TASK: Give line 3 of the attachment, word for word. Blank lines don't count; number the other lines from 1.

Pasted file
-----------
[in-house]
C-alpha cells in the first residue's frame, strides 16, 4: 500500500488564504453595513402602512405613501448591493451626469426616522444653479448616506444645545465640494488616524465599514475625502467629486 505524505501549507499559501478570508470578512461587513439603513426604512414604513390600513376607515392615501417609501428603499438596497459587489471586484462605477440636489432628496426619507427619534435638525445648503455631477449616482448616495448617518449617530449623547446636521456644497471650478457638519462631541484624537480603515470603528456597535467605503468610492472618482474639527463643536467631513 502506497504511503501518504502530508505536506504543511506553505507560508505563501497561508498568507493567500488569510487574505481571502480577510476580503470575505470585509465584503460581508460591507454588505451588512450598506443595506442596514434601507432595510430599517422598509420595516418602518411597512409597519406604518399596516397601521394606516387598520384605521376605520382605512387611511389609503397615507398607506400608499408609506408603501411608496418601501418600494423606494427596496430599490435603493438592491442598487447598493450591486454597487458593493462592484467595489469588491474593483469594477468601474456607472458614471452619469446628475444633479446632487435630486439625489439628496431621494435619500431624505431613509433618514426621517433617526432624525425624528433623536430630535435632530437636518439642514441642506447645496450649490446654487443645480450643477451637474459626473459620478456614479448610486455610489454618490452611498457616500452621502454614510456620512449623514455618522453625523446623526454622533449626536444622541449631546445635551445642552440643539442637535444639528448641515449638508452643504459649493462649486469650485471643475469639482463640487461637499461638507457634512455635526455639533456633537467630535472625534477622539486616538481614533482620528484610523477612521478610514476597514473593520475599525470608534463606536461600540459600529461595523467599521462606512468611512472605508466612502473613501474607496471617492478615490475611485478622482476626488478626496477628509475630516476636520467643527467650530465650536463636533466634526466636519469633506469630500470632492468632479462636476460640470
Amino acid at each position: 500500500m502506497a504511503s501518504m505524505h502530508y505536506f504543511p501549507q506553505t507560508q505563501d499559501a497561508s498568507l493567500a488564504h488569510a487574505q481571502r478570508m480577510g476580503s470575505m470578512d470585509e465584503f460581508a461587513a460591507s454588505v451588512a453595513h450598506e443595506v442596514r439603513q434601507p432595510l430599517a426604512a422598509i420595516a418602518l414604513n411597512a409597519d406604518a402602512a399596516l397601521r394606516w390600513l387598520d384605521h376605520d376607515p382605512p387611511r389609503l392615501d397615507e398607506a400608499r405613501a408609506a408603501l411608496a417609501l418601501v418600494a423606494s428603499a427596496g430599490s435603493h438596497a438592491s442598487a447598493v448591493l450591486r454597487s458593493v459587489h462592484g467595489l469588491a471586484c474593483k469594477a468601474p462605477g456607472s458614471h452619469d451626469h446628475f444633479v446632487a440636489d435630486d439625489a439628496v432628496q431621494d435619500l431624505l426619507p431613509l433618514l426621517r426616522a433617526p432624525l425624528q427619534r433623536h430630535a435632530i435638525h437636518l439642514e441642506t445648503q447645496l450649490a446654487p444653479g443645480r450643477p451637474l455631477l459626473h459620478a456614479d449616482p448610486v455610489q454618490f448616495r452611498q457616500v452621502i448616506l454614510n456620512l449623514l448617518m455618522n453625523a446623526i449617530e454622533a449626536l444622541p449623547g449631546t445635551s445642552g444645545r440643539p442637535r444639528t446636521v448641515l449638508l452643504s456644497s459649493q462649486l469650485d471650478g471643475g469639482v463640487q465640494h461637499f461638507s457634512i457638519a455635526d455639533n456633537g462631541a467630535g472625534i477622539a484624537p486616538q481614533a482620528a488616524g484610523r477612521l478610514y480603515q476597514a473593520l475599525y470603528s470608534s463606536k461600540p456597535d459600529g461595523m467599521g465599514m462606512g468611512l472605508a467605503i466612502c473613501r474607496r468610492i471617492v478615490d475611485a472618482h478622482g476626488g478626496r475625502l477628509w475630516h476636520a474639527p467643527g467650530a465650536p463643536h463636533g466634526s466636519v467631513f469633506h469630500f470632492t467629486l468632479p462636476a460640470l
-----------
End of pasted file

Amino acid at each position: 500500500m502506497a504511503s501518504m505524505h502530508y505536506f504543511p501549507q506553505t507560508q505563501d499559501a497561508s498568507l493567500a488564504h488569510a487574505q481571502r478570508m480577510g476580503s470575505m470578512d470585509e465584503f460581508a461587513a460591507s454588505v451588512a453595513h450598506e443595506v442596514r439603513q434601507p432595510l430599517a426604512a422598509i420595516a418602518l414604513n411597512a409597519d406604518a402602512a399596516l397601521r394606516w390600513l387598520d384605521h376605520d376607515p382605512p387611511r389609503l392615501d397615507e398607506a400608499r405613501a408609506a408603501l411608496a417609501l418601501v418600494a423606494s428603499a427596496g430599490s435603493h438596497a438592491s442598487a447598493v448591493l450591486r454597487s458593493v459587489h462592484g467595489l469588491a471586484c474593483k469594477a468601474p462605477g456607472s458614471h452619469d451626469h446628475f444633479v446632487a440636489d435630486d439625489a439628496v432628496q431621494d435619500l431624505l426619507p431613509l433618514l426621517r426616522a433617526p432624525l425624528q427619534r433623536h430630535a435632530i435638525h437636518l439642514e441642506t445648503q447645496l450649490a446654487p444653479g443645480r450643477p451637474l455631477l459626473h459620478a456614479d449616482p448610486v455610489q454618490f448616495r452611498q457616500v452621502i448616506l454614510n456620512l449623514l448617518m455618522n453625523a446623526i449617530e454622533a449626536l444622541p449623547g449631546t445635551s445642552g444645545r440643539p442637535r444639528t446636521v448641515l449638508l452643504s456644497s459649493q462649486l469650485d471650478g471643475g469639482v463640487q465640494h461637499f461638507s457634512i457638519a455635526d455639533n456633537g462631541a467630535g472625534i477622539a484624537p486616538q481614533a482620528a488616524g484610523r477612521l478610514y480603515q476597514a473593520l475599525y470603528s470608534s463606536k461600540p456597535d459600529g461595523m467599521g465599514m462606512g468611512l472605508a467605503i466612502c473613501r474607496r468610492i471617492v478615490d475611485a472618482h478622482g476626488g478626496r475625502l477628509w475630516h476636520a474639527p467643527g467650530a465650536p463643536h463636533g466634526s466636519v467631513f469633506h469630500f470632492t467629486l468632479p462636476a460640470l